Two to three workers use those carts to sweep, power-wash, remove stickers, and clean up graffiti on 24th Street and Castro streets. McCue is hoping to find someone who will donate space--possibly in trade for some additional cleaning--in or near the area between Douglass and Church streets and Elizabeth and 26th streets. If you can help out, give McCue a call at 415-559-8683.
Raise Money for Rocket Dogs
All are invited to celebrate and support Rocket Dog Rescue on Saturday, Feb. 24, from 5 to 9 p.m. at Terra Mia Studios, located at 1314 Castro Street near 24th Street. The fundraiser will include cocktails and an auction, and all money raised goes directly to rescue dogs from overcrowded Bay Area shelters.
According to Rocket Dog Rescue spokesperson Laura Beck, bidders will have a chance to take home goodies from the Giants and Gump's, as well as from spas, restaurants, and shops all over San Francisco. A $20 donation is suggested, but everyone is welcome regardless of ability to pay. For more information, call Beck at 415-756-6418.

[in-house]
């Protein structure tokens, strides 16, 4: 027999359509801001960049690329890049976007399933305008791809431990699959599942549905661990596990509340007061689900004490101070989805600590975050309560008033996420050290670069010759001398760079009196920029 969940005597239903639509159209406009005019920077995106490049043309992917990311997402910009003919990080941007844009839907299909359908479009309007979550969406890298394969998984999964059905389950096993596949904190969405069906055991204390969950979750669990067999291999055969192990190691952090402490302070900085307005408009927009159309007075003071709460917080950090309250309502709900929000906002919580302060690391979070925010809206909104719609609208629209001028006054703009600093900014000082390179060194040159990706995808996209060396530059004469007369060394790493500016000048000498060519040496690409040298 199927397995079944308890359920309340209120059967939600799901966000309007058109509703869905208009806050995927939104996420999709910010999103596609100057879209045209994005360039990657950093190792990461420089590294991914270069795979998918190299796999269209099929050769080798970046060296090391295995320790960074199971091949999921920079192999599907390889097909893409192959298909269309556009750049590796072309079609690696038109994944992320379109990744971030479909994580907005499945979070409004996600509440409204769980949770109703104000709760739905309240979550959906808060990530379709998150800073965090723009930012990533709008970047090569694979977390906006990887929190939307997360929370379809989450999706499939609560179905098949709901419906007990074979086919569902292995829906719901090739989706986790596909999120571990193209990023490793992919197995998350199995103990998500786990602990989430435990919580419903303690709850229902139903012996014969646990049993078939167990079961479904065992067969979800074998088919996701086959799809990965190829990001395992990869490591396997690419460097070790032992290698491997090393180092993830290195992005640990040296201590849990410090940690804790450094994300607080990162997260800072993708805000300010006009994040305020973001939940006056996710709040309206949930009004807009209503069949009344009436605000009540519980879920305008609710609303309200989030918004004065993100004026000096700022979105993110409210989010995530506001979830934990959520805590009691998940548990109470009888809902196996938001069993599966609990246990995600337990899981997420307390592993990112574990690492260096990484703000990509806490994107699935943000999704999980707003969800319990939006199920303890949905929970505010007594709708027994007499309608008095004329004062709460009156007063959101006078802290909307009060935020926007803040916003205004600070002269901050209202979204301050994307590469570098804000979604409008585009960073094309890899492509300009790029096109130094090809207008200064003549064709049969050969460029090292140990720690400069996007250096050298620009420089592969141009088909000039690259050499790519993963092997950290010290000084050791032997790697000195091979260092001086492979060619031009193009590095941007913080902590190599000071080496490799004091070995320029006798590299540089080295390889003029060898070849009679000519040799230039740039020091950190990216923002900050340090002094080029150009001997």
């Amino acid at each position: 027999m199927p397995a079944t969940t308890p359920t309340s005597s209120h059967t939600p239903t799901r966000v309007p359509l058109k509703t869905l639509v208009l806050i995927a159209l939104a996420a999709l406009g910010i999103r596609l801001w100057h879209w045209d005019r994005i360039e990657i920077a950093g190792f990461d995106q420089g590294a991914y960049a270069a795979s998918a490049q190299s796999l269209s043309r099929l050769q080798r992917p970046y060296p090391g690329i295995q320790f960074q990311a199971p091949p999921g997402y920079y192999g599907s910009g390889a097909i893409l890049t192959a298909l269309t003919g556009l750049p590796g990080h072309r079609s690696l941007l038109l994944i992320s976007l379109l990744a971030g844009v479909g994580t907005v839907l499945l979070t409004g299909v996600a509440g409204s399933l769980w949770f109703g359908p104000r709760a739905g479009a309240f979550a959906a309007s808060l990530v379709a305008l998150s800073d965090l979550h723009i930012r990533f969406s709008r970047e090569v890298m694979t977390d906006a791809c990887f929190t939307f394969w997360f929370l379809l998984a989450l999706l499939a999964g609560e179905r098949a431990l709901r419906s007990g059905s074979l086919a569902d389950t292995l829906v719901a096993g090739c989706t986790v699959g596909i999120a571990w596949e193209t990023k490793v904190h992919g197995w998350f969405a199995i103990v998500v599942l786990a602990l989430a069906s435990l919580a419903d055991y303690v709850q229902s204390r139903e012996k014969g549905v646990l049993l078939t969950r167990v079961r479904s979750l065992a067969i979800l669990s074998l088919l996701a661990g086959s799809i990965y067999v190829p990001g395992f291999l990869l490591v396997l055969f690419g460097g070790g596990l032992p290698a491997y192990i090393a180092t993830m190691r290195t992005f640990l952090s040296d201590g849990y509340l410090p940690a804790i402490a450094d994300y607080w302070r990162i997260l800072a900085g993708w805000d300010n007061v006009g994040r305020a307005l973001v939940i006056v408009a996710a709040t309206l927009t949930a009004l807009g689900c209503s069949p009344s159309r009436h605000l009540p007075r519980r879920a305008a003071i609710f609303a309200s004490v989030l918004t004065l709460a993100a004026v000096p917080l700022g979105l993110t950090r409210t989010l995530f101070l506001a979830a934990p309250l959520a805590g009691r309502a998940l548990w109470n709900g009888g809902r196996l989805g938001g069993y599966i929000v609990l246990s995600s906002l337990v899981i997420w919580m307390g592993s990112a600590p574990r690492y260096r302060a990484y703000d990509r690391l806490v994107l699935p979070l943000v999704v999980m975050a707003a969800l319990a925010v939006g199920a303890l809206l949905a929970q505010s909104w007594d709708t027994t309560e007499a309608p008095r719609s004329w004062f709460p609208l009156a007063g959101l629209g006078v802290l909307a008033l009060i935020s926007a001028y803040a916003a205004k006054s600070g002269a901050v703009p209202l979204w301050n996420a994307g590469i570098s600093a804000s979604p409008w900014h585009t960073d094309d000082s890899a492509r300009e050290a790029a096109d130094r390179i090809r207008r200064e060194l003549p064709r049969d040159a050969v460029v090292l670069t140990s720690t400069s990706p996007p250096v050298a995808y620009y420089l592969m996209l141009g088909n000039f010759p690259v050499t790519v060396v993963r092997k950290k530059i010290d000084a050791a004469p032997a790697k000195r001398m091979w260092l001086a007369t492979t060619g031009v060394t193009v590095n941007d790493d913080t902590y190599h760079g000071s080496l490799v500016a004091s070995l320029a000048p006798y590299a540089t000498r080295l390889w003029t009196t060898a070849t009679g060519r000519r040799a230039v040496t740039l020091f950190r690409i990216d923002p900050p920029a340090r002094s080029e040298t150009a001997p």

Art Exhibit Questions Paradise
The Little Tree Gallery, just a short walk from Noe Valley at 22nd and Guerrero streets, is featuring a new exhibit by San Francisco artist Paul Zografakis, running from Saturday, Feb. 3, through Sunday, Feb. 25. The solo show, titled "Paradise Lost," will include installation, video, sculpture, and drawing that looks at the human struggle to find paradise. An opening reception will take place at the gallery on Feb. 3 from 6 to 9 p.m.
Little Tree Gallery is located at 3412 22nd Street. For more information, call 415-643-4929 or log on to www.littletreegallery.com.
Low-Cost Job Training